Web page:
When you published your Power BI file into the Power BI desktop, usually you create a dashboard for it. For Power Q&A to work (the version of Power Q&A at the time of writing this post) you should create a dashboard for your report. After creating the dashboard you will see the question bar of Q&A on the top of your dashboard.
My preferred technique is good developer, bad developer.
What makes this interesting is when I am using UNION to join the results. How do you place a final resultset from a UNION, EXCEPT, or INTERSECT into a temporary table using SELECT INTO? Where does the INTO portion of the query go?
This is actually a pretty simple thing to do. The INTO for the SELECT INTO goes into the first query of the set. An example of UNIONing the results from sys.dm_exec_query_stats and sys.dm_exec_query_stats into a temporary table is provided in listing 1.
No subqueries are necessary here.
A quick one today, just looking for strings. I wrote an article on this, so there’s more detail there, but here’s a bit of code you can look through and see what it does.
He didn’t tag his post T-SQL Tuesday, but it certainly is apropos.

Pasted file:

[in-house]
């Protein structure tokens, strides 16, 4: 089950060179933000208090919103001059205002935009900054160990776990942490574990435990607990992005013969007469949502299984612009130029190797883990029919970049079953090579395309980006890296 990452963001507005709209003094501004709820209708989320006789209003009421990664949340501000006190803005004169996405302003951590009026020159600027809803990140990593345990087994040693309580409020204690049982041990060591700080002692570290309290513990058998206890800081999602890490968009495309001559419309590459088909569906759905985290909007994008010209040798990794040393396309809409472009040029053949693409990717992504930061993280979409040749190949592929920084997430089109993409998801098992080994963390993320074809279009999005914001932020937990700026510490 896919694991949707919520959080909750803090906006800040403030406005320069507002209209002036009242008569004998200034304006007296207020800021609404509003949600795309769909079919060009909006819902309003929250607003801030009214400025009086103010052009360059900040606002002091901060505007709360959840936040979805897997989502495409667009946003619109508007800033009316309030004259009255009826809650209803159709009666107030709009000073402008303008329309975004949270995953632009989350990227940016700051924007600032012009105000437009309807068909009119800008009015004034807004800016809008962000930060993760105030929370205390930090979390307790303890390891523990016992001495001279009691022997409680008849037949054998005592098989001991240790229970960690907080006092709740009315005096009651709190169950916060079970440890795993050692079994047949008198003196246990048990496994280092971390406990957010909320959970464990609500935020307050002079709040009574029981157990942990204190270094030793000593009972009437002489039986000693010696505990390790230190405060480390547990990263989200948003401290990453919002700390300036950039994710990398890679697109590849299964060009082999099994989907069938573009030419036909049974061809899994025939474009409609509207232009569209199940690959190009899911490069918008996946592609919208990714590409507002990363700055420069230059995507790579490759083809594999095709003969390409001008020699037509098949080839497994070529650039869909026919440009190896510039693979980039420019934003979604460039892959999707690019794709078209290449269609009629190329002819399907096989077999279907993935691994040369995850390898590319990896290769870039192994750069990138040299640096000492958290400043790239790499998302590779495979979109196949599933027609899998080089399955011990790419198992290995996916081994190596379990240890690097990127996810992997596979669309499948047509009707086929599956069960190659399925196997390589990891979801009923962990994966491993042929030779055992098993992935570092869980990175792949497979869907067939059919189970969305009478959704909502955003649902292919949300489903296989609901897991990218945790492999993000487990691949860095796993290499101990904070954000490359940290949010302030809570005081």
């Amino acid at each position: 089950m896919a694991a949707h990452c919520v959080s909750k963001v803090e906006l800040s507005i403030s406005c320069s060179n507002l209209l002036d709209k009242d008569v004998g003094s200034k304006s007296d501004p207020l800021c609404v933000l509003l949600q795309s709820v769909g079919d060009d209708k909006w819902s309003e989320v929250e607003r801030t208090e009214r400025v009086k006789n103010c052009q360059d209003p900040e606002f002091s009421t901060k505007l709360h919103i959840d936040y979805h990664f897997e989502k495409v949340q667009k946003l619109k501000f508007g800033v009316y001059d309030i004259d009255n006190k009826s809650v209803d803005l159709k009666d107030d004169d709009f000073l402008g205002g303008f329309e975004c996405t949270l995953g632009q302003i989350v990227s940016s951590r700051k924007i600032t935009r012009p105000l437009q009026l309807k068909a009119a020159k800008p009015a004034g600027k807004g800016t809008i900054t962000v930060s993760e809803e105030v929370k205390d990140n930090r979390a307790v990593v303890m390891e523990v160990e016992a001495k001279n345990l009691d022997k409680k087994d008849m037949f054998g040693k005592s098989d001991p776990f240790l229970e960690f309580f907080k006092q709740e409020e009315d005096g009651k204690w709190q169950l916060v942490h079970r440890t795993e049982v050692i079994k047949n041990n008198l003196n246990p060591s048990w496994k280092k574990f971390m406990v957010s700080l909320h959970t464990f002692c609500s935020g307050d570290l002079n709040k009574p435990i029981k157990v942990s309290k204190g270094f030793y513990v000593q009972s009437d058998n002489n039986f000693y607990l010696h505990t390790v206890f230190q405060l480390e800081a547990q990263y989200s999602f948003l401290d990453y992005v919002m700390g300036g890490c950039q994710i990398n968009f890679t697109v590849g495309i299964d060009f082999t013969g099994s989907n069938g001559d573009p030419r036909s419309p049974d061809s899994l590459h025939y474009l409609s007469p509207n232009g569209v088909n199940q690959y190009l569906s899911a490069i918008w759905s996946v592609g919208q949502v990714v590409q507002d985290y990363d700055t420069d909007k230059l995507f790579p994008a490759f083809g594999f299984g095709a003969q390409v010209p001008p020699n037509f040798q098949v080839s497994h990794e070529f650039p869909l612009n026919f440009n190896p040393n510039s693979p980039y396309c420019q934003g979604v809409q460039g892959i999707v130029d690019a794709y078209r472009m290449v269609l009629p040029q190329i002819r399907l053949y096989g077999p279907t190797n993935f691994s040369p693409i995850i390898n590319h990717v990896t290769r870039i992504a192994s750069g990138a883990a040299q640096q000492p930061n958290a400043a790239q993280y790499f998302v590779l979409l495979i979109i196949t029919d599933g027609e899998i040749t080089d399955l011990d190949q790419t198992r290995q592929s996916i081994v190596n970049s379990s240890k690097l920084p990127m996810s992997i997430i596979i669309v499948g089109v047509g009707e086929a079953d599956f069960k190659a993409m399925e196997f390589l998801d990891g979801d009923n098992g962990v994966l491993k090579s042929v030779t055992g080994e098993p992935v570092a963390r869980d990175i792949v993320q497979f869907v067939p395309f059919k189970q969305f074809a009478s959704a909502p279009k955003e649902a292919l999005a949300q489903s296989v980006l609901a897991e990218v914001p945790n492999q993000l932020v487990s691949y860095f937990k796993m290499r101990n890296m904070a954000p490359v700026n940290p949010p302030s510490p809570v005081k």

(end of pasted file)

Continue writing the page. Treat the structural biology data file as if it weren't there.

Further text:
Astronomers wanted a tool that would be able to quickly answer questions like: “find asteroid candidates” or “find other objects like this one”, which originally gave the motive to build the SQL-based backend. Indeed, right from the beginning Jim Gray asked Alex Szalay to define 20 typical queries astronomers might want to ask and then together they designed the SkyServer database to answer those queries. The anecdote is that the conversation went as follows:
Jim: What are the 20 questions you want to ask?
Alex: Astronomers want to ask anything! Not just 20 queries.
Jim: Ok, start with 5 queries.
[it took Alex 30 minutes to write them all down]
Jim: Ok, add another 5 queries.
[it took Alex 1 hour to write them all down]
Jim: Ok, now add another 5 queries.
[Alex gave up and went home to think about them]
Alex (said later): In 1.5 hours, Jim taught me a lot of humility!
Alex (said later): It also taught us the importance of long-tail distribution and how to prioritize.
This is my favorite part of the article.
When I started this blog a friend of mine suggested I write a really complicated query as a header. Now I’m not sure how complicated it really is, but I find it fairly amusing, and the whole point of it is to manipulate some text to generate a different set of text. So this seems like a good time to go through it and explain what’s going on.
There’s a bit to unpack, but it’s a fun experiment.
At 1am the time jumps straight to 2am. Got any jobs scheduled to run at 01:30? They ain’t going to happen. I hope they weren’t important.
He also has the start of a script which helps fix timing issues, either from losing an hour in spring or gaining an hour in fall. This is a timely reminder (no pun intended) that Daylight Savings Time begins on Sunday, March 13th this year in the US and March 27th in most of Europe.